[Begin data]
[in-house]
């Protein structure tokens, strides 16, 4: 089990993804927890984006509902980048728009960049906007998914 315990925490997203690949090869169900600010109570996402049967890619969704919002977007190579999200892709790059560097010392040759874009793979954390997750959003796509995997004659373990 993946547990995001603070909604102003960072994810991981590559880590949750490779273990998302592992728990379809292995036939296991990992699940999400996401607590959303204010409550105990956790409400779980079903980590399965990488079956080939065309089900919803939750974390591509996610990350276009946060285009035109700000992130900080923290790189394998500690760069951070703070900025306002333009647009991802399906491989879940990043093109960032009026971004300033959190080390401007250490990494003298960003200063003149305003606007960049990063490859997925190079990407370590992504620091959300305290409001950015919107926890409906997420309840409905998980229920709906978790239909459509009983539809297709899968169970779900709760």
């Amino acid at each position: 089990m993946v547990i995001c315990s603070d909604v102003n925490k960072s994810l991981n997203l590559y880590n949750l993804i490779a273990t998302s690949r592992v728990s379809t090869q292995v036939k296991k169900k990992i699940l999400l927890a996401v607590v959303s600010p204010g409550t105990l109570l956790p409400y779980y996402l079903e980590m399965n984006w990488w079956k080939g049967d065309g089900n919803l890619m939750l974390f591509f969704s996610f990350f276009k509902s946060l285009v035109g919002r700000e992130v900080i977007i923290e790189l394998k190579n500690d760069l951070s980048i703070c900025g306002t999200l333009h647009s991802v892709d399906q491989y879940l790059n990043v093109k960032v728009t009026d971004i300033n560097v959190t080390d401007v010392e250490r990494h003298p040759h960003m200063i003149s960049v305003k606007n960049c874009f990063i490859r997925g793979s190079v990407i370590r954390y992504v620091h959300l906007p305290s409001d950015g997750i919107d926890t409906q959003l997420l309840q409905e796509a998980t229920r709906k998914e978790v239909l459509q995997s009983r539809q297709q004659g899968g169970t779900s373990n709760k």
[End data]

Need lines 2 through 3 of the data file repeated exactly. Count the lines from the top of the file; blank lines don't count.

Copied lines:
């Protein structure tokens, strides 16, 4: 089990993804927890984006509902980048728009960049906007998914 315990925490997203690949090869169900600010109570996402049967890619969704919002977007190579999200892709790059560097010392040759874009793979954390997750959003796509995997004659373990 993946547990995001603070909604102003960072994810991981590559880590949750490779273990998302592992728990379809292995036939296991990992699940999400996401607590959303204010409550105990956790409400779980079903980590399965990488079956080939065309089900919803939750974390591509996610990350276009946060285009035109700000992130900080923290790189394998500690760069951070703070900025306002333009647009991802399906491989879940990043093109960032009026971004300033959190080390401007250490990494003298960003200063003149305003606007960049990063490859997925190079990407370590992504620091959300305290409001950015919107926890409906997420309840409905998980229920709906978790239909459509009983539809297709899968169970779900709760």
């Amino acid at each position: 089990m993946v547990i995001c315990s603070d909604v102003n925490k960072s994810l991981n997203l590559y880590n949750l993804i490779a273990t998302s690949r592992v728990s379809t090869q292995v036939k296991k169900k990992i699940l999400l927890a996401v607590v959303s600010p204010g409550t105990l109570l956790p409400y779980y996402l079903e980590m399965n984006w990488w079956k080939g049967d065309g089900n919803l890619m939750l974390f591509f969704s996610f990350f276009k509902s946060l285009v035109g919002r700000e992130v900080i977007i923290e790189l394998k190579n500690d760069l951070s980048i703070c900025g306002t999200l333009h647009s991802v892709d399906q491989y879940l790059n990043v093109k960032v728009t009026d971004i300033n560097v959190t080390d401007v010392e250490r990494h003298p040759h960003m200063i003149s960049v305003k606007n960049c874009f990063i490859r997925g793979s190079v990407i370590r954390y992504v620091h959300l906007p305290s409001d950015g997750i919107d926890t409906q959003l997420l309840q409905e796509a998980t229920r709906k998914e978790v239909l459509q995997s009983r539809q297709q004659g899968g169970t779900s373990n709760k």